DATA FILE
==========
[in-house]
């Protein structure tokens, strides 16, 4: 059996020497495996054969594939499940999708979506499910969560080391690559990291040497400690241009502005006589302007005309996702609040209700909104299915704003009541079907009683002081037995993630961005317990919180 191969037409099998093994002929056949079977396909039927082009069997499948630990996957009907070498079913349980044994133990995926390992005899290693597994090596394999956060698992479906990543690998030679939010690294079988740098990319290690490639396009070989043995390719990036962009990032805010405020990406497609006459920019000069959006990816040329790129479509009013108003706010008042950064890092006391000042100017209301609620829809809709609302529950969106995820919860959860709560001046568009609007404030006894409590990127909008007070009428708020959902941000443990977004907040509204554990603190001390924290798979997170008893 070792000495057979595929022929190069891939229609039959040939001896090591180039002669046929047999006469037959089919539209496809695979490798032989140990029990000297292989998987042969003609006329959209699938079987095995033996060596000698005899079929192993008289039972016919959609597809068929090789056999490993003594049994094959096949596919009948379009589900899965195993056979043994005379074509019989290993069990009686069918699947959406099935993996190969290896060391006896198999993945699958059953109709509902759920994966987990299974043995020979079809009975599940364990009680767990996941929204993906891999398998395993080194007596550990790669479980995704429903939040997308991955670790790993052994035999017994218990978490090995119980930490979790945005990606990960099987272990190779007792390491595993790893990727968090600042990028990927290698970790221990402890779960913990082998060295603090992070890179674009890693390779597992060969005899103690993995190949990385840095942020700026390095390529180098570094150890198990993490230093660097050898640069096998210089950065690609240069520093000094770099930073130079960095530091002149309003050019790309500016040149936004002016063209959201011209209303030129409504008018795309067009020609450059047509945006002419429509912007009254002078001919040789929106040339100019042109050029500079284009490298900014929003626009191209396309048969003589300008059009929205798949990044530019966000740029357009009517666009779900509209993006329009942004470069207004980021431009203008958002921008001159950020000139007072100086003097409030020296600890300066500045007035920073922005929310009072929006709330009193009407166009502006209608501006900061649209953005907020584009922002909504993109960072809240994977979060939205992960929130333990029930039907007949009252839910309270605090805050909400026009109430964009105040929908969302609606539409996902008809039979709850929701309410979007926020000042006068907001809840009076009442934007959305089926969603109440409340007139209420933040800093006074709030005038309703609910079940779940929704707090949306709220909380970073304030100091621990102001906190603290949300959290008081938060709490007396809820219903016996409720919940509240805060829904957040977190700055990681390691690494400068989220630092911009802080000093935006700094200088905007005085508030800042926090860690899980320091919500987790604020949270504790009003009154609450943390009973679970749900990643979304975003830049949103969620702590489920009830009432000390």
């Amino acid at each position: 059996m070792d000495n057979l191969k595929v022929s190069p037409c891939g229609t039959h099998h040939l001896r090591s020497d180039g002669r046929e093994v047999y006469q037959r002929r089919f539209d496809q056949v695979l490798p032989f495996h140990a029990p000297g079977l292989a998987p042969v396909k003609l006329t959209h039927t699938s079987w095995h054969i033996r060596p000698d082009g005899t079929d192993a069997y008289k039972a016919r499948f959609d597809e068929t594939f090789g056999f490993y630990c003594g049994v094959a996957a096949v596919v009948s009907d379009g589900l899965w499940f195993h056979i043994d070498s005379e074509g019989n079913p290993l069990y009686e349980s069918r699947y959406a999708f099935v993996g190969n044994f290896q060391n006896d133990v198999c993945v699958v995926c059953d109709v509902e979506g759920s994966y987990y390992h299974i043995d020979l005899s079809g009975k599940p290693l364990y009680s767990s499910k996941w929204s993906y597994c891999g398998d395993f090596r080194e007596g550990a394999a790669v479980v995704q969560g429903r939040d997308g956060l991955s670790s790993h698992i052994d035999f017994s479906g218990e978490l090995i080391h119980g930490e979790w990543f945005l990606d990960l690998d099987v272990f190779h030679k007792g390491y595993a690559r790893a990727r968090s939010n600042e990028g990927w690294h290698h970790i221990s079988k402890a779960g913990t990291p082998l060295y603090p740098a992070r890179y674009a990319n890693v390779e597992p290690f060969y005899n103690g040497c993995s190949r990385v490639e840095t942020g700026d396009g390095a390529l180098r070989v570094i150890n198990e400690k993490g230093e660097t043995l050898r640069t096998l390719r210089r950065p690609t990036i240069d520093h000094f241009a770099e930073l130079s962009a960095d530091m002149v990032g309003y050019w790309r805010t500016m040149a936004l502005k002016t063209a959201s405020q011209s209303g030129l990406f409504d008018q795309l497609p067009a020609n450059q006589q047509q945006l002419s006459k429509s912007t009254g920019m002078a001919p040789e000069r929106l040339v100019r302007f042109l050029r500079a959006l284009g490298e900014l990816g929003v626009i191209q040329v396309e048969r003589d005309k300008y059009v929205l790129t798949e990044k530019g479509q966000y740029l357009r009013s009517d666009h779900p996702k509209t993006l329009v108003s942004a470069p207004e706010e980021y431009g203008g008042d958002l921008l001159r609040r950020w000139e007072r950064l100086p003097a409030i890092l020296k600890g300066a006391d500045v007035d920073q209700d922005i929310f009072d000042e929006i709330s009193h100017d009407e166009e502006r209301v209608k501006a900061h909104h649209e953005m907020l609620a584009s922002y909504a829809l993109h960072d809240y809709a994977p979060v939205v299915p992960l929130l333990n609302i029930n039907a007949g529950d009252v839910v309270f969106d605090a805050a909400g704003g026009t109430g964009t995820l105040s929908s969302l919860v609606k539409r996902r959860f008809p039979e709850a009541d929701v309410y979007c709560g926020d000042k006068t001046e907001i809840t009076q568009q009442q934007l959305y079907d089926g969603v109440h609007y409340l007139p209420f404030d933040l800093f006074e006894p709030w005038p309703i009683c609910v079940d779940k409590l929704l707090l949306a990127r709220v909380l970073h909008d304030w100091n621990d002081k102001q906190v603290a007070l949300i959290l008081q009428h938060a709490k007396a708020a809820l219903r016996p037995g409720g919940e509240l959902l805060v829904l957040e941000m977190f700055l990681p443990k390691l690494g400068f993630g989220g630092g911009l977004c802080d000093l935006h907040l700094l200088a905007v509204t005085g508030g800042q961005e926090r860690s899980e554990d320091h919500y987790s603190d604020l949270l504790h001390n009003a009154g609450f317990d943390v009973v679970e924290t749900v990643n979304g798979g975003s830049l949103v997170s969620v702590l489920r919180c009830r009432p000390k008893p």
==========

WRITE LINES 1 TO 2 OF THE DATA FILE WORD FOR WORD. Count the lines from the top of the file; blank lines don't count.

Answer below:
[in-house]
């Protein structure tokens, strides 16, 4: 059996020497495996054969594939499940999708979506499910969560080391690559990291040497400690241009502005006589302007005309996702609040209700909104299915704003009541079907009683002081037995993630961005317990919180 191969037409099998093994002929056949079977396909039927082009069997499948630990996957009907070498079913349980044994133990995926390992005899290693597994090596394999956060698992479906990543690998030679939010690294079988740098990319290690490639396009070989043995390719990036962009990032805010405020990406497609006459920019000069959006990816040329790129479509009013108003706010008042950064890092006391000042100017209301609620829809809709609302529950969106995820919860959860709560001046568009609007404030006894409590990127909008007070009428708020959902941000443990977004907040509204554990603190001390924290798979997170008893 070792000495057979595929022929190069891939229609039959040939001896090591180039002669046929047999006469037959089919539209496809695979490798032989140990029990000297292989998987042969003609006329959209699938079987095995033996060596000698005899079929192993008289039972016919959609597809068929090789056999490993003594049994094959096949596919009948379009589900899965195993056979043994005379074509019989290993069990009686069918699947959406099935993996190969290896060391006896198999993945699958059953109709509902759920994966987990299974043995020979079809009975599940364990009680767990996941929204993906891999398998395993080194007596550990790669479980995704429903939040997308991955670790790993052994035999017994218990978490090995119980930490979790945005990606990960099987272990190779007792390491595993790893990727968090600042990028990927290698970790221990402890779960913990082998060295603090992070890179674009890693390779597992060969005899103690993995190949990385840095942020700026390095390529180098570094150890198990993490230093660097050898640069096998210089950065690609240069520093000094770099930073130079960095530091002149309003050019790309500016040149936004002016063209959201011209209303030129409504008018795309067009020609450059047509945006002419429509912007009254002078001919040789929106040339100019042109050029500079284009490298900014929003626009191209396309048969003589300008059009929205798949990044530019966000740029357009009517666009779900509209993006329009942004470069207004980021431009203008958002921008001159950020000139007072100086003097409030020296600890300066500045007035920073922005929310009072929006709330009193009407166009502006209608501006900061649209953005907020584009922002909504993109960072809240994977979060939205992960929130333990029930039907007949009252839910309270605090805050909400026009109430964009105040929908969302609606539409996902008809039979709850929701309410979007926020000042006068907001809840009076009442934007959305089926969603109440409340007139209420933040800093006074709030005038309703609910079940779940929704707090949306709220909380970073304030100091621990102001906190603290949300959290008081938060709490007396809820219903016996409720919940509240805060829904957040977190700055990681390691690494400068989220630092911009802080000093935006700094200088905007005085508030800042926090860690899980320091919500987790604020949270504790009003009154609450943390009973679970749900990643979304975003830049949103969620702590489920009830009432000390």